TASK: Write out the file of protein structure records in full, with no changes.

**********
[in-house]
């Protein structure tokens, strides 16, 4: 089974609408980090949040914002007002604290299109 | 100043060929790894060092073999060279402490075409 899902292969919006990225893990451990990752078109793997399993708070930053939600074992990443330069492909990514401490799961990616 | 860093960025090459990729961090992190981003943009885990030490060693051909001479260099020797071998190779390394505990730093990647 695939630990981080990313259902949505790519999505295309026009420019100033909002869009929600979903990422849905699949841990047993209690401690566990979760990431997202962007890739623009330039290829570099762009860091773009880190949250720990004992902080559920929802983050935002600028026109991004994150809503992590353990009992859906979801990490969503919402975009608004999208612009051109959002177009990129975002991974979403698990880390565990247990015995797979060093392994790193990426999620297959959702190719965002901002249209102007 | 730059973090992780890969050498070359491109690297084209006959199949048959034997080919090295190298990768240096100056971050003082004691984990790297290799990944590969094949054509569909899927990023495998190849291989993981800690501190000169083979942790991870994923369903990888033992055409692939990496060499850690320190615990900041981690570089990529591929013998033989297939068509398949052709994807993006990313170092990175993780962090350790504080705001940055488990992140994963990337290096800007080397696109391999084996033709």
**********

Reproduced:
[in-house]
């Protein structure tokens, strides 16, 4: 089974609408980090949040914002007002604290299109 | 100043060929790894060092073999060279402490075409 899902292969919006990225893990451990990752078109793997399993708070930053939600074992990443330069492909990514401490799961990616 | 860093960025090459990729961090992190981003943009885990030490060693051909001479260099020797071998190779390394505990730093990647 695939630990981080990313259902949505790519999505295309026009420019100033909002869009929600979903990422849905699949841990047993209690401690566990979760990431997202962007890739623009330039290829570099762009860091773009880190949250720990004992902080559920929802983050935002600028026109991004994150809503992590353990009992859906979801990490969503919402975009608004999208612009051109959002177009990129975002991974979403698990880390565990247990015995797979060093392994790193990426999620297959959702190719965002901002249209102007 | 730059973090992780890969050498070359491109690297084209006959199949048959034997080919090295190298990768240096100056971050003082004691984990790297290799990944590969094949054509569909899927990023495998190849291989993981800690501190000169083979942790991870994923369903990888033992055409692939990496060499850690320190615990900041981690570089990529591929013998033989297939068509398949052709994807993006990313170092990175993780962090350790504080705001940055488990992140994963990337290096800007080397696109391999084996033709």